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CASE REPORT
Year : 2021  |  Volume : 1  |  Issue : 4  |  Page : 236-239

Finnish variety of congenital nephrotic syndrome in association with cytomegalovirus infection: Double jeopardy


Department of Pediatrics, Noble Hospital and Research Center, Pune, Maharashtra, India

Correspondence Address:
Dr. Georgeena Elsa Jose
Department of Pediatrics, Noble Hospital and Research Center, 153, Magarpatta City, Hadapsar, Pune - 411 013, Maharashtra
India
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Source of Support: None, Conflict of Interest: None


DOI: 10.4103/ipcares.ipcares_202_21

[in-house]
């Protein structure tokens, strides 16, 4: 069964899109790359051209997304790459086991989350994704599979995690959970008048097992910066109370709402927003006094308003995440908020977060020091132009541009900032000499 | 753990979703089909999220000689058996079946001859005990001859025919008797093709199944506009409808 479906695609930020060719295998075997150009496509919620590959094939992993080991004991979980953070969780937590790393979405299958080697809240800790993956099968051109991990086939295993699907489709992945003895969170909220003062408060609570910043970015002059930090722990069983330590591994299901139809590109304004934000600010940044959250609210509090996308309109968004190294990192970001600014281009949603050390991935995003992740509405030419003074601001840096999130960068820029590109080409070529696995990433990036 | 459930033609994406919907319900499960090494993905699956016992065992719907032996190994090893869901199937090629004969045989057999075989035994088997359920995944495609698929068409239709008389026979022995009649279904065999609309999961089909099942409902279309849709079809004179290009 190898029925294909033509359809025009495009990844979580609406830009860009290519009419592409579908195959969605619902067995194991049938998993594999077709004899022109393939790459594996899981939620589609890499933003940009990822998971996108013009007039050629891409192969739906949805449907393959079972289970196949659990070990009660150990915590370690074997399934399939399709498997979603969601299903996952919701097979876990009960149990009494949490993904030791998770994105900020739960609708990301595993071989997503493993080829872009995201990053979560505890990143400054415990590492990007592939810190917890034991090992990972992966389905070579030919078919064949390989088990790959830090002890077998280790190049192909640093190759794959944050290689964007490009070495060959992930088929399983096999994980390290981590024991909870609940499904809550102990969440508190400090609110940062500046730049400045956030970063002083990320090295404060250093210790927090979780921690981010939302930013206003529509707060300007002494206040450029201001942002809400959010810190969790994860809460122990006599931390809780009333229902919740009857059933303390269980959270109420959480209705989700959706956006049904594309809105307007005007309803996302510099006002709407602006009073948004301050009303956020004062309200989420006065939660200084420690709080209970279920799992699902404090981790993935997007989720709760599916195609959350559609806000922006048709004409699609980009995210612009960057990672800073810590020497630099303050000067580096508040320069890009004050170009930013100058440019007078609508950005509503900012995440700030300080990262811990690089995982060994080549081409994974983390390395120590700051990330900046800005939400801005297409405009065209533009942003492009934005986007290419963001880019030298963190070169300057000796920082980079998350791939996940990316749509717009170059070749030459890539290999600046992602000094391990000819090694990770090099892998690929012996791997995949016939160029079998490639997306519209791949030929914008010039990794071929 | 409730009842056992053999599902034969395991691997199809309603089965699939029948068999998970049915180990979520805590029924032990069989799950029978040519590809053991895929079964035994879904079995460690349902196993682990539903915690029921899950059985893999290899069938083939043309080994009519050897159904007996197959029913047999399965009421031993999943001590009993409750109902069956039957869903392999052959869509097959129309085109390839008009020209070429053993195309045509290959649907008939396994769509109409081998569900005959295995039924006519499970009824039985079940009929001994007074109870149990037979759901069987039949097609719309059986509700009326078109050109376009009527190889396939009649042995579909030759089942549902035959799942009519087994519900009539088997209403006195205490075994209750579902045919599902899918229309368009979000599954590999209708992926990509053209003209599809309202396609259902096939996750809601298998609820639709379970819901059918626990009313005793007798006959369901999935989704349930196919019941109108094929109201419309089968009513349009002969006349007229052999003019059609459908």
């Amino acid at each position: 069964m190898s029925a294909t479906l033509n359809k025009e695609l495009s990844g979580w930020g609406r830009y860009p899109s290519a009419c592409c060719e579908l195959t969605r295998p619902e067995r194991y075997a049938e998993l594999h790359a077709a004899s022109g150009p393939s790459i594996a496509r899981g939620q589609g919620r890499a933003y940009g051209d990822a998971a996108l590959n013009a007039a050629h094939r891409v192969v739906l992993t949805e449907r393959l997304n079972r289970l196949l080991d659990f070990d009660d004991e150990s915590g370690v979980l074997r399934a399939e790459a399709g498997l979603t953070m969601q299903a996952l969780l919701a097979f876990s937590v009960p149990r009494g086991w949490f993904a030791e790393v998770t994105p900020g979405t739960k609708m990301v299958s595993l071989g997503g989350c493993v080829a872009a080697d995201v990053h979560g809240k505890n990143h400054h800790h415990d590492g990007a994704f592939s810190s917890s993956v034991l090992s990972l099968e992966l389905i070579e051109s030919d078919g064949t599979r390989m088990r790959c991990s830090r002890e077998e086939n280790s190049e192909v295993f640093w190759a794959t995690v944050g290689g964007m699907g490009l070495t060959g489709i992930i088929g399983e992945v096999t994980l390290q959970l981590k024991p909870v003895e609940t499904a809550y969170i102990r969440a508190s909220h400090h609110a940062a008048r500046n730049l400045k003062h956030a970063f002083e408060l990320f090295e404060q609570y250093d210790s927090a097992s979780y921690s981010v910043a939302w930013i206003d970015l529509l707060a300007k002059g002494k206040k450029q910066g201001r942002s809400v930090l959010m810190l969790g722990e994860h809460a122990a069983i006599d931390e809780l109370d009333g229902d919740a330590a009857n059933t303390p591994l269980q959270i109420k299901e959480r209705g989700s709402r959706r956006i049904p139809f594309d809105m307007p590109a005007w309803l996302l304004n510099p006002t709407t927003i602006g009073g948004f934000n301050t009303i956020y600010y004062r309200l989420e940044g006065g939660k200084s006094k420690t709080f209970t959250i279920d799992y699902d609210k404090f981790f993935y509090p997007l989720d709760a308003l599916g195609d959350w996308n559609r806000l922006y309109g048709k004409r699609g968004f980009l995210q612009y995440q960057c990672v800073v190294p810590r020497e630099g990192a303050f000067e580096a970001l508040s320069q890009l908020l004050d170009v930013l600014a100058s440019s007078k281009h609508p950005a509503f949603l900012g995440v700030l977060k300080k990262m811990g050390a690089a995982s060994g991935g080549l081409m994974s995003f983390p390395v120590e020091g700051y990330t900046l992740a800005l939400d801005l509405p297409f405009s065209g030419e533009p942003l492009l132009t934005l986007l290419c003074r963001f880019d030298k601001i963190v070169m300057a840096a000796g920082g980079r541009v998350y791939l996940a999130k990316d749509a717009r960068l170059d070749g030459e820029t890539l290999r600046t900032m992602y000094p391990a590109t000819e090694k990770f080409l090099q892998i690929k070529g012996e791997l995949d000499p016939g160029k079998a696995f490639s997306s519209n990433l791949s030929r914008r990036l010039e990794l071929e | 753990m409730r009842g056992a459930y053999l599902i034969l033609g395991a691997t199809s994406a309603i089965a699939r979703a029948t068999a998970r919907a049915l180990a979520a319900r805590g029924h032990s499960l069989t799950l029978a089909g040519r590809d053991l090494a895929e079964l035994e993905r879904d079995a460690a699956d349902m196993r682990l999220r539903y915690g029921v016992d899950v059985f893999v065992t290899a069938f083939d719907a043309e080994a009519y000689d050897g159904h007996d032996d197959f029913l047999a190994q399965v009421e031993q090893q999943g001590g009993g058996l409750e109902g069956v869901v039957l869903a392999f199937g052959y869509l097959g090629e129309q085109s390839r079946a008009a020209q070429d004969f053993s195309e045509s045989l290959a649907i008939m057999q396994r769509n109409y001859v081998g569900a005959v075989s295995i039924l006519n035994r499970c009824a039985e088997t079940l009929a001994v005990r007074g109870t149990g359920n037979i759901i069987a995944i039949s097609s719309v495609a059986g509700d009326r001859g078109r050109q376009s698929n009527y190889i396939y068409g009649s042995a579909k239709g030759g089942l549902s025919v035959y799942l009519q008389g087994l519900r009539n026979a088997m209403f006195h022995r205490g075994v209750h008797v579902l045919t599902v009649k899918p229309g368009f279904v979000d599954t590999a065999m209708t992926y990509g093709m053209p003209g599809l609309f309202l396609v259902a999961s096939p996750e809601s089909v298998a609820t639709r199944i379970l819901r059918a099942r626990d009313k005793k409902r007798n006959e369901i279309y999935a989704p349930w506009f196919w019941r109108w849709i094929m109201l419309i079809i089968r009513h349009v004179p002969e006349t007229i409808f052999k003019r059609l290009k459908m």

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Background: The term “congenital” is used for cases of nephrotic syndrome (NS) that manifests in the first 3 months of life. They are rare diseases mainly due to genetic causes but sometimes attributed to congenital infections. The prognosis depends on the type of mutation in the former and whether remission occurs with specific therapy in the latter. Clinical Description: We describe an 11-week-old baby who presented with generalized edema and features of septic shock that responded to antibiotics. The presence of hypoalbuminemia, proteinuria, and hypercholesterolemia completed the clinical phenotype of NS. Mesangioproliferative glomerulonephritis was confirmed on histopathology. The presence of persistent hepatosplenomegaly, neurological findings, decreased head circumference, and poor nutritional status prompted us to investigate for congenital infections. Positive antibody levels for Cytomegalovirus (CMV) and positive polymerase chain reaction confirmed CMV infection, though we were unable to establish whether it was congenital or acquired postnatally. A novel genetic mutation (c. 712+1G>C) was identified in the NPHS 1 gene. Management: The baby was initiated on specific antiviral therapy and attained partial remission of renal symptoms after 4 weeks. The patient was lost to follow-up after 6 months. Conclusion: The coexistence of the Finnish variety and CMV infection might have caused the severity of phenotype. The authors emphasize the importance of performing a genetic test in cases of congenital NS and also working up for acquired causes on an individualized basis.


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